# Thread: Fraction in Lowest terms

1. ## Fraction in Lowest terms

Prove $\frac{n^3+2n}{n^4+3n^2+1}$ is a fraction in its lowest terms

Rewriting
$\frac{n(n^2+2)}{(n^2+1)^2+n^2}$

The numerator is a product, so we shall consider them separately

$\frac{n^2+2}{(n^2+1)^2+n^2}$
Let $z=n^2+1$

$\frac{z+1}{z^2+z-1}$. Numerator and denominator share no common factors

Consider
$\frac{n}{(n^2+1)^2+n^2}$
This also has no common factors

Hence
$\frac{n^3+2n}{n^4+3n^2+1}$
has no common factors
QED

Is this proof valid?

2. It believe it is correct, but whether it is acceptable to an instructor depends on your course. You may have studied an algorithm to prove similar claims, and then you need to go over the steps without justifying them. However, for this to look like a proof to an outsider, it should include not only computational steps, but also invocation of some lemmas that prove that the computations indeed show what you claim they do.

Originally Posted by I-Think
Rewriting
$\frac{n(n^2+2)}{(n^2+1)^2+n^2}$

The numerator is a product, so we shall consider them separately
Here one should say that n and n^2 + 1 are irreducible (why?) and so, if some polynomial divides n(n^2+2), then it is either n or n^2+2, using something like Euclid's lemma for polynomials. Therefore, it is sufficient to check whether the denominator is divisible by these two polynomials. Then one should say a word or two why $z+1$ does not divide $z^2+z-1$ and $n$ does not divide $(n^2+1)^2+n^2$.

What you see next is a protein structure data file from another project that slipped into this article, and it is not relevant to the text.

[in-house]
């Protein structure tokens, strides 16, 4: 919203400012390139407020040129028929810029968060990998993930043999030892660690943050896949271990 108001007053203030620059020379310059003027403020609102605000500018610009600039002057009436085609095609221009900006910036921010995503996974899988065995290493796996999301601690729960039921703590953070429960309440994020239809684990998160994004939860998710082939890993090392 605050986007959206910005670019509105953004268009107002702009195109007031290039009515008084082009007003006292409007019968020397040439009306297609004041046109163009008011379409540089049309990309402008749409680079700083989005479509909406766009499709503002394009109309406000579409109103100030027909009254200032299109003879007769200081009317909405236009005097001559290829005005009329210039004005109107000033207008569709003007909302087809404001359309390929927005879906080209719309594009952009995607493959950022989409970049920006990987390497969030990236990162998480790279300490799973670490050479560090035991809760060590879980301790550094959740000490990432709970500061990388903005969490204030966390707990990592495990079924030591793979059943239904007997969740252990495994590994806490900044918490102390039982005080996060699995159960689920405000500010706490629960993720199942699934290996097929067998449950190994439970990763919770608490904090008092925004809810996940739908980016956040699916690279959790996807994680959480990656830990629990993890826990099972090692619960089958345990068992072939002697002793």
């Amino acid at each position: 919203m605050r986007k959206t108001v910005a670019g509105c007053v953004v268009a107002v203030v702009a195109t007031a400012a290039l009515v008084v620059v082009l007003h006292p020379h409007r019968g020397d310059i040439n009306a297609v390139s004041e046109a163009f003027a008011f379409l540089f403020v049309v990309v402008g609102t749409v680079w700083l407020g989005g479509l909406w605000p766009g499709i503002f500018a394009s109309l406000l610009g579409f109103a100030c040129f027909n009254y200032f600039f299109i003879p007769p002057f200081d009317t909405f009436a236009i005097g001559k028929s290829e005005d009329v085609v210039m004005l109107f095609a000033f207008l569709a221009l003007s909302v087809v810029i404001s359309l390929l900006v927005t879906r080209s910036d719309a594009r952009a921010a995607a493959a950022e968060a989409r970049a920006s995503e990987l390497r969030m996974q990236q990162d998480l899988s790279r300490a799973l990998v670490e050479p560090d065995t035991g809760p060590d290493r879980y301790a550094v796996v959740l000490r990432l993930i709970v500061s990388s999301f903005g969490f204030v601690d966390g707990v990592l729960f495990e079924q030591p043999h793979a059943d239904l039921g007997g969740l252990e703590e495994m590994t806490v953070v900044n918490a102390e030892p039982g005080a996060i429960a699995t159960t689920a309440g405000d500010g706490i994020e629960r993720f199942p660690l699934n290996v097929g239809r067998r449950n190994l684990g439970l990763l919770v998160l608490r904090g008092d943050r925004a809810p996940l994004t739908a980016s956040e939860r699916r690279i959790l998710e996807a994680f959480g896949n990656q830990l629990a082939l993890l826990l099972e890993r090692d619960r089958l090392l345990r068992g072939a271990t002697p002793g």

3. I think that's correct. Here is another way to approach it:

Write $n^3+2n = n(n^2+2)$. Since $n^2+2$ is irriducible over $\mathbb{Q}$, either $n$ or $n^2+2$ must be a factor of
$f(n) = n^4+3n^2+1$ for the fraction not to be on the lowest form. It's obvious that $n$ isn't a factor of
$f(n)$. For $n^2+2$ to be a factor, we must have $n^4+3n^2+1 = (n^2+2)(an^2+bn+c)$, for some
$a, b, c \in\mathbb{R}$. Expanding the RHS we have $n^4+3n^2+1 = an^4+bn^3+(c+2a)n^2+2bn+2c$.
Comparing the coefficients we have (from the coefficient of [LaTeX ERROR: Convert failed] ) $a = 1$, and (from the coefficient of $n^2$)
$c+2a = 3$, so $c = 3-2a = 1$. But (from the coefficient of $n^0$) $2c = 1$, so $c = \frac{1}{2}$. A contradiction.